May 242016
 

Go maskotAfter sticking with C# and its ugly step-mother Java for a while, I though it was a time to check out a new language. One that seemed interesting was Google’s Go, a simple garbage-collected, strongly-typed, and C-like language supporting Linux and Windows.

Go syntax itself is really friendly and suits me well. There are only a couple of statements around and you should know them from C, semicolon is optional at many places, and in-place variable initialization is a treat. Yes, x := 5 is not really superior to var x = 5; nor it saves you a lot of keystrokes. However, syntactic sugar is what makes or breaks a language in my opinion. And such lazy variable initialization is nice to have.

Cross-compilation is reasonably easy with just a few environment variables (GOARCH and GOOS) that need adjusting. As it is statically linked, you can count on having no additional dependencies whatsoever. One binary is all it takes. Yes, binary is a bit bigger even for the simplest of things but I’m perfectly fine with that if I can avoid .dll hell.

Speaking of compilation, it is annoying. Compiler is simply too aggressive with warnings. Great example is if you initialize variable and you don’t use it later. Damn compiler will complain and refuse to do its work. If you have unused import, the same thing. It will simply stop at any warning. One might say this is the correct behavior and that it will help you to write better code. That hypothetical guy should burn in hell next to guy who created this compiler.

Since proper debugging tools for this language are nonexistent, you are pretty much forced to use generous peppering of printf statements throughout the code together with liberal commenting out so that you can pinpoint the error. And guess what happens as you debug it? Damn compiler refuses to work just because I am no longer needing one variable I used for debugging or because I am importing package use of which is currently commented out.

And those are errors compiler correctly identifies and it could correct itself. Variable not used? Report me a warning because it might be me making a typo but compile the damn program so I can continue to debug. Same for extra package – if you are so smart to report it is unused, remove the damn thing yourself and compile. It is impossible to describe how annoying these warning are during writing and debugging of program. ANNOYING.

Syntax of Go is mostly pleasant with a couple of weird decisions most notable of which is to have variable type after the variable name, as in func x(dummy int). While designers do offer an explanation, to me frankly it seems as changing stuff just to be different. Yes, it might be more correct way of doing things but it goes against muscle memory of every developer on earth. Same goes for decision to use nil instead of null. Why?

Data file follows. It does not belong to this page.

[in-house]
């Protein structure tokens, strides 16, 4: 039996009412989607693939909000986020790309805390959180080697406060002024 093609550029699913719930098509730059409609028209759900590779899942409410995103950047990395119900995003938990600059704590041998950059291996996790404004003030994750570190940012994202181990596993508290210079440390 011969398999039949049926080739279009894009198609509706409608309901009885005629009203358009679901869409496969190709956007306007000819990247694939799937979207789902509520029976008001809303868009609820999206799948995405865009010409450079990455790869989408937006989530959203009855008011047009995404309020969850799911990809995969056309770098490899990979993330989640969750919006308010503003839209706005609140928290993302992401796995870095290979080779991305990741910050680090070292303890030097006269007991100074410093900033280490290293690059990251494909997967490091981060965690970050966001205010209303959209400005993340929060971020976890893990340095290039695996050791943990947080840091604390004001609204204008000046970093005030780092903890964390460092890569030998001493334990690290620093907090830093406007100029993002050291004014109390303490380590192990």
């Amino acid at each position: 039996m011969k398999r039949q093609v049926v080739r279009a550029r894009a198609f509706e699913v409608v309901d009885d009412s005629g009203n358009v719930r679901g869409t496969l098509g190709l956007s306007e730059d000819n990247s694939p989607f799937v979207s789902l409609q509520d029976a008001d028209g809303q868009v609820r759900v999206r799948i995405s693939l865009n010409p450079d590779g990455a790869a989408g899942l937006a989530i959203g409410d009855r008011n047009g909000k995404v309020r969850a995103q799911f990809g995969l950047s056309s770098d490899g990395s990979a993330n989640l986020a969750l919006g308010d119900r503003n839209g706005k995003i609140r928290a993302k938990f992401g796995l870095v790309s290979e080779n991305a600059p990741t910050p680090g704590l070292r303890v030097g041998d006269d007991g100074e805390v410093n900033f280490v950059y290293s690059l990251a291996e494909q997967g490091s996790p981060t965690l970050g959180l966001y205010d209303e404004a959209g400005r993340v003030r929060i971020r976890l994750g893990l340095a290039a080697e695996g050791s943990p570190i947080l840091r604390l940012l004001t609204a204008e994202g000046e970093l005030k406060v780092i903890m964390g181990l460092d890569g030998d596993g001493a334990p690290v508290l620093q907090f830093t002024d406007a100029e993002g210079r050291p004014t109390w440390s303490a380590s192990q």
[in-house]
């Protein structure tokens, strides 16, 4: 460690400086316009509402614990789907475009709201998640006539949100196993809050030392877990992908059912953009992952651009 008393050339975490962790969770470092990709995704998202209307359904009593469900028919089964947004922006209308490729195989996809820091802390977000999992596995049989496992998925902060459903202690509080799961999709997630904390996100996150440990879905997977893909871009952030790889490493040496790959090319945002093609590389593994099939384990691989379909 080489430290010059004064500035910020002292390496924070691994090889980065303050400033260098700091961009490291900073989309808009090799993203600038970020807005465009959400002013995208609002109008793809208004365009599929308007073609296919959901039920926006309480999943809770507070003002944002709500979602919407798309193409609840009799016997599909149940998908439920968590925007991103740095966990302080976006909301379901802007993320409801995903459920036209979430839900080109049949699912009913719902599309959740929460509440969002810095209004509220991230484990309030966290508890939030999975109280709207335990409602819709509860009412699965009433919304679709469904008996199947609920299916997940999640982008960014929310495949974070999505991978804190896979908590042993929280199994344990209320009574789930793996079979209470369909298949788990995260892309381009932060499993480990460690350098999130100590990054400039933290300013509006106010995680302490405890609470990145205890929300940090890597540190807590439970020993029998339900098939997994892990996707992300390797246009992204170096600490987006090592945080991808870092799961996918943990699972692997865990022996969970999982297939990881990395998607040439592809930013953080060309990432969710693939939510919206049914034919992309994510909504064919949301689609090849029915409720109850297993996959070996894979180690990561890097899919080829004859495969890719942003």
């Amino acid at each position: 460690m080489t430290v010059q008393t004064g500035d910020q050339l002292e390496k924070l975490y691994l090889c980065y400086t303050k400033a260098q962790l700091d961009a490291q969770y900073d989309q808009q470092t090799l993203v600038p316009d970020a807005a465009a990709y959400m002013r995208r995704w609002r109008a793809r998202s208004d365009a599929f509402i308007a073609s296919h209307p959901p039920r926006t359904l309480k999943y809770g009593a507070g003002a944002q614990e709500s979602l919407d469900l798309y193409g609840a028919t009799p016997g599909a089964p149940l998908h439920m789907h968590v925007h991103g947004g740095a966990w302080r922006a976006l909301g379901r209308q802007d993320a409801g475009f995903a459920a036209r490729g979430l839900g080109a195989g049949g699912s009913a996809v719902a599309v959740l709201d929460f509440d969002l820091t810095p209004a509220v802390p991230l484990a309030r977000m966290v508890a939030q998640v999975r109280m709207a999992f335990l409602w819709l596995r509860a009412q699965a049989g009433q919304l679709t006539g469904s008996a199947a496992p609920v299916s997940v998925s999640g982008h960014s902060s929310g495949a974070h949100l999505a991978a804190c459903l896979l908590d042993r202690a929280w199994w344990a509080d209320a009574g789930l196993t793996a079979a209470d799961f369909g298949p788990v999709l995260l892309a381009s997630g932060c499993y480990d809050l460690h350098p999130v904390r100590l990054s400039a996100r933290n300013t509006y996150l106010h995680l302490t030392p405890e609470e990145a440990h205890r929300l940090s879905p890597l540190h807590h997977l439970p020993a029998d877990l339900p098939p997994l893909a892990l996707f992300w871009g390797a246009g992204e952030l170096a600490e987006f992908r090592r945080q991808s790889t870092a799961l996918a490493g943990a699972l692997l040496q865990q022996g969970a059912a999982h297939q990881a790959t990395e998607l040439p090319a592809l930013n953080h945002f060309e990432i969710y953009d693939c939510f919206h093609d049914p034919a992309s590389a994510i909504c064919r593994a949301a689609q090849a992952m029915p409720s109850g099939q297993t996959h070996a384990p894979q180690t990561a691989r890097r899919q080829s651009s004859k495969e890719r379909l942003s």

Go is not object-oriented language and I am not really sure how I feel about it. A wonders can be done without full OO support, especially when it comes to small tools I was using it for. What I was missing were two features usually connected to OO languages.

First one is syntactic sugar of method calling syntax. I find myStr.TrimSpace() as superior compared to strings.TrimSpace(myStr). While they can both serve the same function, I find former much easier to both write and read. I sort-of expected Go to have something similar to C# extension methods where you essentially just use OO syntax for non-OO concept.

Second is method overloading. Yes, I know Go creators have excuse for this too. Who knows, they might even be technically correct. However, the need to have slightly different name for each method taking similar parameters is annoying. Have they allowed optional parameters maybe I would feel different about it but, as it is implemented now, I find this decision hurting the language.

Lastly among complaints is lack of globalization features throughout the language. It could be at least partially due to the lack of overloading but all globalization features feel as an afterthought and not as the part of language. Good luck localizing this.

As you might have guessed, I don’t find Go a particularly well designed language. I do like some of its features (especially the ease of cross-compiling) but general discomfort during development will keep it as tool of choice only when I want a single binary with minimal impact to the rest of system and not for much else.

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